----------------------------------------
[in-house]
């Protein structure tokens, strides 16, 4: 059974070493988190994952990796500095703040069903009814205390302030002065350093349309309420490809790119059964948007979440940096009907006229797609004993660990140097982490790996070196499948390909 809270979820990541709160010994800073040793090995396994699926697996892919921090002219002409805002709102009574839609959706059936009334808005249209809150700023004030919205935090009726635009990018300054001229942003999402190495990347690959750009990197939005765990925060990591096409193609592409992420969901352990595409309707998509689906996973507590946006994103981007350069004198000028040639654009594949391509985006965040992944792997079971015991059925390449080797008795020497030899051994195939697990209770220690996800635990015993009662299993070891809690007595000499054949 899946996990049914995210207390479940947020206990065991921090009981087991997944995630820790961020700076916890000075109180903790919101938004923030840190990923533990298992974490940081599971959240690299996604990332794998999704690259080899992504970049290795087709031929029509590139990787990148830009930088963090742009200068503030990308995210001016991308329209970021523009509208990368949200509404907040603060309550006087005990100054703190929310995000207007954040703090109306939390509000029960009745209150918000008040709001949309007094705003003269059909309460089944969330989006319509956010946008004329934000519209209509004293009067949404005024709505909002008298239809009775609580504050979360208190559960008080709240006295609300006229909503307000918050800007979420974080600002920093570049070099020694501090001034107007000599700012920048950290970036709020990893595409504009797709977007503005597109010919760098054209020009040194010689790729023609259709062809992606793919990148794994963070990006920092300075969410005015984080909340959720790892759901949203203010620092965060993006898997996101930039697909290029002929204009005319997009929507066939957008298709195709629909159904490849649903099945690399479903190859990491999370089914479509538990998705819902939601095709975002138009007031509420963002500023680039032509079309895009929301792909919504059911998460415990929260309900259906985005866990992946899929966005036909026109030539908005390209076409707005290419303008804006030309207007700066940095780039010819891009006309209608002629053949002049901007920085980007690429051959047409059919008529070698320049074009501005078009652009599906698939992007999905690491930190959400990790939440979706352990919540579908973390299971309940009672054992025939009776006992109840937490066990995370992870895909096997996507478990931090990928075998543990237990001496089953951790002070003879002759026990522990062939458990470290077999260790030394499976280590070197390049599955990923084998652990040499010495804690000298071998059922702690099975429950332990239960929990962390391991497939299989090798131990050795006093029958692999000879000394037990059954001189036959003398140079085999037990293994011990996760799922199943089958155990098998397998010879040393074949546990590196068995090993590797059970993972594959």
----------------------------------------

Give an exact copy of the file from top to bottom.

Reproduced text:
[in-house]
């Protein structure tokens, strides 16, 4: 059974070493988190994952990796500095703040069903009814205390302030002065350093349309309420490809790119059964948007979440940096009907006229797609004993660990140097982490790996070196499948390909 809270979820990541709160010994800073040793090995396994699926697996892919921090002219002409805002709102009574839609959706059936009334808005249209809150700023004030919205935090009726635009990018300054001229942003999402190495990347690959750009990197939005765990925060990591096409193609592409992420969901352990595409309707998509689906996973507590946006994103981007350069004198000028040639654009594949391509985006965040992944792997079971015991059925390449080797008795020497030899051994195939697990209770220690996800635990015993009662299993070891809690007595000499054949 899946996990049914995210207390479940947020206990065991921090009981087991997944995630820790961020700076916890000075109180903790919101938004923030840190990923533990298992974490940081599971959240690299996604990332794998999704690259080899992504970049290795087709031929029509590139990787990148830009930088963090742009200068503030990308995210001016991308329209970021523009509208990368949200509404907040603060309550006087005990100054703190929310995000207007954040703090109306939390509000029960009745209150918000008040709001949309007094705003003269059909309460089944969330989006319509956010946008004329934000519209209509004293009067949404005024709505909002008298239809009775609580504050979360208190559960008080709240006295609300006229909503307000918050800007979420974080600002920093570049070099020694501090001034107007000599700012920048950290970036709020990893595409504009797709977007503005597109010919760098054209020009040194010689790729023609259709062809992606793919990148794994963070990006920092300075969410005015984080909340959720790892759901949203203010620092965060993006898997996101930039697909290029002929204009005319997009929507066939957008298709195709629909159904490849649903099945690399479903190859990491999370089914479509538990998705819902939601095709975002138009007031509420963002500023680039032509079309895009929301792909919504059911998460415990929260309900259906985005866990992946899929966005036909026109030539908005390209076409707005290419303008804006030309207007700066940095780039010819891009006309209608002629053949002049901007920085980007690429051959047409059919008529070698320049074009501005078009652009599906698939992007999905690491930190959400990790939440979706352990919540579908973390299971309940009672054992025939009776006992109840937490066990995370992870895909096997996507478990931090990928075998543990237990001496089953951790002070003879002759026990522990062939458990470290077999260790030394499976280590070197390049599955990923084998652990040499010495804690000298071998059922702690099975429950332990239960929990962390391991497939299989090798131990050795006093029958692999000879000394037990059954001189036959003398140079085999037990293994011990996760799922199943089958155990098998397998010879040393074949546990590196068995090993590797059970993972594959």